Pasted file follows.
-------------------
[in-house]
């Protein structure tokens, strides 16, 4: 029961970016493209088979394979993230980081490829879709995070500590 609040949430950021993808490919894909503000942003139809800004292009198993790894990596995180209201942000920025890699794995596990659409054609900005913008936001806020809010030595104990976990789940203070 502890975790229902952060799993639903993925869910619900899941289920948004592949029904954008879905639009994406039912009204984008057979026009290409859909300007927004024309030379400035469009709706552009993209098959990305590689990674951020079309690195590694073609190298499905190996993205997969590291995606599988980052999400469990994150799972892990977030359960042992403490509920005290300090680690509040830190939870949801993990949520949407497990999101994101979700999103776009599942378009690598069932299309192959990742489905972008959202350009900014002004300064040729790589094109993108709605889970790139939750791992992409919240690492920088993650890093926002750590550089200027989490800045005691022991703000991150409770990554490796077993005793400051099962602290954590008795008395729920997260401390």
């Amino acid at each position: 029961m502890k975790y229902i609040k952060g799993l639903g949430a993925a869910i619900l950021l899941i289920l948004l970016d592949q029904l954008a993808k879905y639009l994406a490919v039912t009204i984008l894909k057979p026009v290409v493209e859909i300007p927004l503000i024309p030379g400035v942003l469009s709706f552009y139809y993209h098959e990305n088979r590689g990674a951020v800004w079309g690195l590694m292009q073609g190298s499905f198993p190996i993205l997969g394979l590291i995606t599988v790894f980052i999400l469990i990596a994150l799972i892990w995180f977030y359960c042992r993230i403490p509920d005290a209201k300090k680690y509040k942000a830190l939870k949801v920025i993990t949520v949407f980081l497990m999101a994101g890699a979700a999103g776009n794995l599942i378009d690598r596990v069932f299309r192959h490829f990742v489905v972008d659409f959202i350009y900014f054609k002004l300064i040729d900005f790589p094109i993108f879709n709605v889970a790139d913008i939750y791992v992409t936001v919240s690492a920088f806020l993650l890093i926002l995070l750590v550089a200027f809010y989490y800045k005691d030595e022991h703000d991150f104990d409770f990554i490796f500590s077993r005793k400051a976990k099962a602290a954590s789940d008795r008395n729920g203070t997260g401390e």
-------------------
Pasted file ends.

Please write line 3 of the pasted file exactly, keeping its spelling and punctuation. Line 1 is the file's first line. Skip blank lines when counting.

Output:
């Amino acid at each position: 029961m502890k975790y229902i609040k952060g799993l639903g949430a993925a869910i619900l950021l899941i289920l948004l970016d592949q029904l954008a993808k879905y639009l994406a490919v039912t009204i984008l894909k057979p026009v290409v493209e859909i300007p927004l503000i024309p030379g400035v942003l469009s709706f552009y139809y993209h098959e990305n088979r590689g990674a951020v800004w079309g690195l590694m292009q073609g190298s499905f198993p190996i993205l997969g394979l590291i995606t599988v790894f980052i999400l469990i990596a994150l799972i892990w995180f977030y359960c042992r993230i403490p509920d005290a209201k300090k680690y509040k942000a830190l939870k949801v920025i993990t949520v949407f980081l497990m999101a994101g890699a979700a999103g776009n794995l599942i378009d690598r596990v069932f299309r192959h490829f990742v489905v972008d659409f959202i350009y900014f054609k002004l300064i040729d900005f790589p094109i993108f879709n709605v889970a790139d913008i939750y791992v992409t936001v919240s690492a920088f806020l993650l890093i926002l995070l750590v550089a200027f809010y989490y800045k005691d030595e022991h703000d991150f104990d409770f990554i490796f500590s077993r005793k400051a976990k099962a602290a954590s789940d008795r008395n729920g203070t997260g401390e």